Gene therapy, as obvious by its name, is a genetic approach to the treatment of diseases. In gene therapy, usually mutated genes are targeted to restore their normal function and it eliminates the consequences caused by the lack of their function. Gene therapy utilizes different approaches to edit the DNA of required genes for the treatment of a disease. The first gene-therapy-based drug was approved in China only called ‘Gendecine’. It was a p53 tumor suppressor gene carried by an adenovirus for patients having head and neck cancer [4]. Cystic fibrosis gene therapy has been on the tables of the researchers since early cloning of the CFTR in 1989. But still, no gene-therapy drug has got the approval to exist in the market to fix malfunctioning CFTR genes. The main cause of the failure in finding a successful gene-therapy- based drug is that the lungs proved more difficult to target than the initial anticipations [5]. However, the approval of Kalydeco gave some light of hope. Kalydeco is a drug that has been helpful for patients with certain types of CFTR mutation i.e. approximately 4% of the cystic fibrosis mutations. This has given hope for the treatment of CF patients independent of their type of mutations.

A vector is required for the gene transformation into cells. Most vectors used for CF gene therapy are adenoviruses, adeno-associated viruses (AAV), and lentiviruses. Non-viral vectors for CF gene therapy include peptide nanoparticles and lipoplexes.

Viral Vectors for Cystic Fibrosis Gene Therapy

Adenovirus Vectors

In the early 90s, adenovirus-mediated CFTR gene transfer was experimented with in a cotton-rat model which resulted in the successful detection of mRNA and protein [6]. In the following year, tests were conducted in humans for adenovirus-mediated CFTR gene transfer. But it was a failure as mRNA and proteins were not detected after a single nasal application [7]. For the first time in 1994, mRNA and protein were detected from nasal and pulmonary airways after administration of Ad-mediated transfer of the CFTR gene. This slightly improved the transfer of chloride ions channel but did not show some significant improvements [8]. The reason behind the significant expression of the CFTR gene transferred by Adenovirus in model-based studies but its lack of expression in human-based clinical trials was believed to be the absence of apical receptors from the epithelial cells of air pathways [9]. Therefore, having promising results from pre-clinical pulmonary and nasal model-based studies, Ad-mediated gene therapy of the CFTR gene did not prove to be successful in Cystic Fibrosis patients.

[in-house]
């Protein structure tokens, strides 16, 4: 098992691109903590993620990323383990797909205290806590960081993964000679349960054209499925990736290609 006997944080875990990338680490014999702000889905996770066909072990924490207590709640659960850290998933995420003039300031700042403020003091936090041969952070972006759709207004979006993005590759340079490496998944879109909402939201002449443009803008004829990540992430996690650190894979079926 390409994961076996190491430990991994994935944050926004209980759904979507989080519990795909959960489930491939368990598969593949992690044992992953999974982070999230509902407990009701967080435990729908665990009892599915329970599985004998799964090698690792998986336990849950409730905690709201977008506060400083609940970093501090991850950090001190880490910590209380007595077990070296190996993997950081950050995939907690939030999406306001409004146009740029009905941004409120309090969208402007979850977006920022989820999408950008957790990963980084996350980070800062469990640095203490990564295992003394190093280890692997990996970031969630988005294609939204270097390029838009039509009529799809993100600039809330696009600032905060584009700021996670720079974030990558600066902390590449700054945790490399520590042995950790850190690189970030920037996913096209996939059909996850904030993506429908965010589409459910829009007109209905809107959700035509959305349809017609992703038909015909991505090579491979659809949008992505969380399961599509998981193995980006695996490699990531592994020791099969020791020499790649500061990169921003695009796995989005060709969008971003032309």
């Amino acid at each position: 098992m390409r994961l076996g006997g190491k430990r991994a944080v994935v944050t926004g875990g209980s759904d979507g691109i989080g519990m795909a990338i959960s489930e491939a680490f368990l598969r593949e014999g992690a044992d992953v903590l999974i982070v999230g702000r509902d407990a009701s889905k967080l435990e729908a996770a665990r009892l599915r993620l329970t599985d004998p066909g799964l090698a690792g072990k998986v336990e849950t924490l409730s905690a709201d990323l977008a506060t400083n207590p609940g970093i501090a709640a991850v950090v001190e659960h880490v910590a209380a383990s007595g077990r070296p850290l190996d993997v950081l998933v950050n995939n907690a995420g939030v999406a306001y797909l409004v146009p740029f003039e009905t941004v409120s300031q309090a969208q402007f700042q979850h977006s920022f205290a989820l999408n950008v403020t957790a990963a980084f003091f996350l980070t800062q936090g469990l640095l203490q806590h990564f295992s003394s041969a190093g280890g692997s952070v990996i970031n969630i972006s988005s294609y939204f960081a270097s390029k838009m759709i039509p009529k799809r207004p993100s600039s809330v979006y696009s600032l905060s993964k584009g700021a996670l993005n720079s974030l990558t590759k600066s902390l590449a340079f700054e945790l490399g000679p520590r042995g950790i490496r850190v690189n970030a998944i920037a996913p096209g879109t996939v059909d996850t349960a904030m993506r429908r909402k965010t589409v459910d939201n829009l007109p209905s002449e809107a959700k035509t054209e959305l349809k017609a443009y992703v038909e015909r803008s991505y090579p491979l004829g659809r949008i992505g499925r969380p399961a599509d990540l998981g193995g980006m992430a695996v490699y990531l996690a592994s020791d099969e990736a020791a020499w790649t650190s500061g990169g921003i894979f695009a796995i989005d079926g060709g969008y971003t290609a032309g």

ADV Vectors

AAV (Adeno-associated Virus) vectors are one of the main highlighted viral vectors which have been found to be useful in gene therapy- based treatments. Some of the key features of AAV vectors are

(i) Broad tropism,
(ii) Minor immunogenicity,
(iii) Absence of relation with human pathology.
(iv) Capability in transferring the genes efficiently and
(v) Non-integrating nature [10].